Court order will stop flow of unemployment records

Lawyers will stop getting notices of unemployment appeals under a ruling handed down by the Court of Appeals this week. Lawmakers are getting ready to make the change permanent.

Posted Updated
Employment Security Commission office
Mark Binker
RALEIGH, N.C. — The state Division of Employment Security will stop providing daily bundles of unemployment claim cases to lawyers, thanks to an order handed down this week by the North Carolina Court of Appeals. 

That order is the latest turn in a case that puts the division in a tug-of-war between an order by the U.S. Department of Labor and a state Superior Court judge. 

"Our agency always tries to respect authority, and now the North Carolina Court of Appeals removes DES from between a legal rock and a hard place," Assistant Secretary of Commerce Dale Folwell, who heads the division, said in a statement.

The division administers unemployment claims filed by workers when they lose their jobs. Claims that are rejected may be appealed.

For years, the division has handed out notices of those appeals to lawyers who pick them up every day. Those lawyers then use the notices to advertise their services to clients, some of whom get the legal advertisement before the official agency notice.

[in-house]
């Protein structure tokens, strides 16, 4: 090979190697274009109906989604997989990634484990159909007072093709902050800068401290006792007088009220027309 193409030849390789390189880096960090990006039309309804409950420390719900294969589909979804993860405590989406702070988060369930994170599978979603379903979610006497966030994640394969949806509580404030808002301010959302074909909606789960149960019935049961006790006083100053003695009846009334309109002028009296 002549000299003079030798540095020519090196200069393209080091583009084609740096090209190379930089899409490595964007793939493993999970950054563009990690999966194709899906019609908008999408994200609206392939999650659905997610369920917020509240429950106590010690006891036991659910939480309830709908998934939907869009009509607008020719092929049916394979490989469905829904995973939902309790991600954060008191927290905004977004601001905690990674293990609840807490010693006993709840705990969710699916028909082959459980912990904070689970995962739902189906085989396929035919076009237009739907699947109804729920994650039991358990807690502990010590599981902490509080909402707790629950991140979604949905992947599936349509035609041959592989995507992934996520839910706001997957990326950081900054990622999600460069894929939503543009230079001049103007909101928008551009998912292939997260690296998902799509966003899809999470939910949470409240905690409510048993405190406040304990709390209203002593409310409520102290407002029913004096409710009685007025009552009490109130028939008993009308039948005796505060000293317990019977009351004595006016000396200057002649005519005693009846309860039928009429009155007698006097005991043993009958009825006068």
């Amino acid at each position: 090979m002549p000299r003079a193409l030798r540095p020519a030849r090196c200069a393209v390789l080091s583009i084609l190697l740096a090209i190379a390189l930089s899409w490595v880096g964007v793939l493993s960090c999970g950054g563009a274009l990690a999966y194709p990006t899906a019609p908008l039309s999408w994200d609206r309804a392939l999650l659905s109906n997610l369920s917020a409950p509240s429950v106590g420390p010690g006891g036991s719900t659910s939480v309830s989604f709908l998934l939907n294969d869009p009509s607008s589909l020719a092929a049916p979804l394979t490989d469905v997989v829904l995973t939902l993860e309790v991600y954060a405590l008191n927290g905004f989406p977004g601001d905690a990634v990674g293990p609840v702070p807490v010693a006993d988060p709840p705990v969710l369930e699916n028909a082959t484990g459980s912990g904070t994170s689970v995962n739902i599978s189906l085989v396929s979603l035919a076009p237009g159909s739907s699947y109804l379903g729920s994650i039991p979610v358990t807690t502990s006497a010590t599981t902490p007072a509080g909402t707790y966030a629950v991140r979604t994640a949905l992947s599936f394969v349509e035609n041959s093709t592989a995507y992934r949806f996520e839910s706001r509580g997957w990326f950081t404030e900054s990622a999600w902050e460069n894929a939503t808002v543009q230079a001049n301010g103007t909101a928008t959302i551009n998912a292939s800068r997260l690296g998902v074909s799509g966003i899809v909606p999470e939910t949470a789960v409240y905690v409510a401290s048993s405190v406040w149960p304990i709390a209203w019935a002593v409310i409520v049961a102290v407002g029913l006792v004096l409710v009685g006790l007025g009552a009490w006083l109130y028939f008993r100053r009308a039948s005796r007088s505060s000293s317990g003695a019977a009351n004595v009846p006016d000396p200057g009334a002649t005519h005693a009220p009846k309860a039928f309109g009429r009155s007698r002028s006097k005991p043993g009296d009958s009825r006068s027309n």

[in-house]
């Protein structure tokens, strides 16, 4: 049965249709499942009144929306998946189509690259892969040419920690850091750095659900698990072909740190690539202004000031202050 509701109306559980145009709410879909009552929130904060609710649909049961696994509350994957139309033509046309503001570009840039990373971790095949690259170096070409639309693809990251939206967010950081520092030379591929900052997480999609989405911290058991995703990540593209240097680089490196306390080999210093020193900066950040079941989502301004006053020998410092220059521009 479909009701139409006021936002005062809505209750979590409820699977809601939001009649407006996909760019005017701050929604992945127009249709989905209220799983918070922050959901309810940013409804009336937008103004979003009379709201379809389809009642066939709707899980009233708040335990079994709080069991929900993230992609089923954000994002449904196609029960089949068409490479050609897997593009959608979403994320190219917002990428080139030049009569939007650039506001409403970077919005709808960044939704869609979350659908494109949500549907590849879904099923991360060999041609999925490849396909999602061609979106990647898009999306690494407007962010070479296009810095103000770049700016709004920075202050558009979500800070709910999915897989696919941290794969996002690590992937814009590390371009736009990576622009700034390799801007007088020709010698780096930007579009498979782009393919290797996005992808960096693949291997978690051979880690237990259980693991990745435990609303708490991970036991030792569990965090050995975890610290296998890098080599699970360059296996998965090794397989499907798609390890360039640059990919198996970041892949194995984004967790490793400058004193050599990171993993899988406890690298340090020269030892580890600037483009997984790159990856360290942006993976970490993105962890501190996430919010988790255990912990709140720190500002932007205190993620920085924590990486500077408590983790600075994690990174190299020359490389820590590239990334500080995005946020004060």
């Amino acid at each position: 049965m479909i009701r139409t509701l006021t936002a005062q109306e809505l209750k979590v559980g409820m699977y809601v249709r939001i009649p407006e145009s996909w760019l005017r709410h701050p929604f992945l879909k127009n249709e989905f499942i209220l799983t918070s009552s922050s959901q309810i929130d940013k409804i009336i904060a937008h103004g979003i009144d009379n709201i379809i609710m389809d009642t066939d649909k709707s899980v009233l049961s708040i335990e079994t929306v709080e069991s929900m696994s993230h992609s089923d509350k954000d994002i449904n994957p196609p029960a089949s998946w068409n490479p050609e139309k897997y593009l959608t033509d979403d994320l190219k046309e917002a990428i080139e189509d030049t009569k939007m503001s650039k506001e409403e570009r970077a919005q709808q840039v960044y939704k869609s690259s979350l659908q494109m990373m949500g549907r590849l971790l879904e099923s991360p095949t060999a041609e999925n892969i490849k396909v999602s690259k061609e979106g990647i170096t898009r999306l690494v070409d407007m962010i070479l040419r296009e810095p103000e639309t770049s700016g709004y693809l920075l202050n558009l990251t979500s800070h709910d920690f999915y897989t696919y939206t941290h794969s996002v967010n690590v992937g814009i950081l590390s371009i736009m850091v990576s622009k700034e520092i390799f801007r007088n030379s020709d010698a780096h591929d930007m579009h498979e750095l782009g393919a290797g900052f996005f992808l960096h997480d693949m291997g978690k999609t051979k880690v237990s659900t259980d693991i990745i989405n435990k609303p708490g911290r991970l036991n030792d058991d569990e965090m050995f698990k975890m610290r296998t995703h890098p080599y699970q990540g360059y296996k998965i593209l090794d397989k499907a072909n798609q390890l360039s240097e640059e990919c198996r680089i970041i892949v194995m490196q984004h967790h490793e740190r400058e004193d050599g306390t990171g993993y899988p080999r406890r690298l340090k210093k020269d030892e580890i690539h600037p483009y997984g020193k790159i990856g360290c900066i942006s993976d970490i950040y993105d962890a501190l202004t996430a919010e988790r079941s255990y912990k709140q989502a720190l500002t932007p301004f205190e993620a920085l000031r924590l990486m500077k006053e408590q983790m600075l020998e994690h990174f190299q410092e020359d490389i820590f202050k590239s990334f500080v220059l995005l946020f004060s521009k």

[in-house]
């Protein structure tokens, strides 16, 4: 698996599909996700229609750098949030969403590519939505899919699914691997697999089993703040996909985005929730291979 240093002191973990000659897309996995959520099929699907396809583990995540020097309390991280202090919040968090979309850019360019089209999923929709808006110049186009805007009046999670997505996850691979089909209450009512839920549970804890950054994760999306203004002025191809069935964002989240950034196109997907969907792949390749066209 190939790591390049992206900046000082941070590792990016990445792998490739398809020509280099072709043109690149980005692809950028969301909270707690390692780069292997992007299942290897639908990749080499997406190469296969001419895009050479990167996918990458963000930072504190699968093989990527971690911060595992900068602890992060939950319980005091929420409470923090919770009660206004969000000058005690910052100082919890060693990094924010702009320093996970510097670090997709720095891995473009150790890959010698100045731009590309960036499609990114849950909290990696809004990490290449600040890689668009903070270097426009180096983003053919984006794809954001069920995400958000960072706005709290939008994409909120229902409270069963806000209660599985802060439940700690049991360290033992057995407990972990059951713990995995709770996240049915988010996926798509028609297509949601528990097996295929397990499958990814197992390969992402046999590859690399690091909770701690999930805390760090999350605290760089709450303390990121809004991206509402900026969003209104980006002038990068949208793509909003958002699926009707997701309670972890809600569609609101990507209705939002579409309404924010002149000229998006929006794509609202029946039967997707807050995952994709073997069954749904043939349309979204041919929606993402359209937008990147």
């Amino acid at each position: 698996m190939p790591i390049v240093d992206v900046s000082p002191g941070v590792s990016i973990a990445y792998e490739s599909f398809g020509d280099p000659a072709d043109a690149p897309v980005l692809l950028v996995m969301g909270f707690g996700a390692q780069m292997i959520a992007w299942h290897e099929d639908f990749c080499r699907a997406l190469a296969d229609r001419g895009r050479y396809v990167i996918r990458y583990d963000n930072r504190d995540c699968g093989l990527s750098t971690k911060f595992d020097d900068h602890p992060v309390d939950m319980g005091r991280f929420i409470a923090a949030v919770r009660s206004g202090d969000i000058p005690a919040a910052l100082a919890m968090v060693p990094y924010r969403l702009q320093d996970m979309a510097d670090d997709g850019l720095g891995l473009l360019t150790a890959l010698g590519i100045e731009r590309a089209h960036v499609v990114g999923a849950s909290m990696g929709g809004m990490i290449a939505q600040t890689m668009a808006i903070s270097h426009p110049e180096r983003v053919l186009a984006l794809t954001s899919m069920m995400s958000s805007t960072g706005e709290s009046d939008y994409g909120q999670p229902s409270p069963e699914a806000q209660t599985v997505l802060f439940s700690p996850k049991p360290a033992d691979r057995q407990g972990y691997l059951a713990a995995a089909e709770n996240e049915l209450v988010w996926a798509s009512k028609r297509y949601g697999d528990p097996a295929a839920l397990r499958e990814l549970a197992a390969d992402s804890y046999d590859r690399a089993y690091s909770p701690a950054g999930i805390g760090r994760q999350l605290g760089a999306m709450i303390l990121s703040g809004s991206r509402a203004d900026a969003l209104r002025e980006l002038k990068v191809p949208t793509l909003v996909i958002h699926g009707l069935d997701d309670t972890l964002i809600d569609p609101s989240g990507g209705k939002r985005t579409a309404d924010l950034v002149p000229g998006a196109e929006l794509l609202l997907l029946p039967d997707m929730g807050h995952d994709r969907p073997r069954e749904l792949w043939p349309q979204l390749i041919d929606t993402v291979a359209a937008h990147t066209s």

When the division moved to change its daily distribution practice earlier this year, Durham lawyer Monica Wilson sued, saying the division was violating North Carolina's public records laws. At the same time, the U.S. Department of Labor said the state should stop providing those records entirely, saying the practice violated the privacy rights of those seeking unemployment compensation. 

When a state court ordered that the division should keep providing the letters, the division found itself stuck.

The Court of Appeals order allows the division to comply with the Labor Department.

"Beginning June 16, 2014, DES will cease the practice of providing copies of hearing notices on a daily basis to anyone other than those who already are a party to an appeal or their designated attorney(s) who are representing them," says a news release from the division. "This practice will remain in place indefinitely unless ordered otherwise by appropriate court order. Both parties are anticipated to appear in Wake County Superior Court again on this matter in August."

If and when the parties do return to court, the law is likely to have changed. A package of changes to the state unemployment laws is close to passing the legislature and would change the state's public records laws to exempt unemployment appeals.


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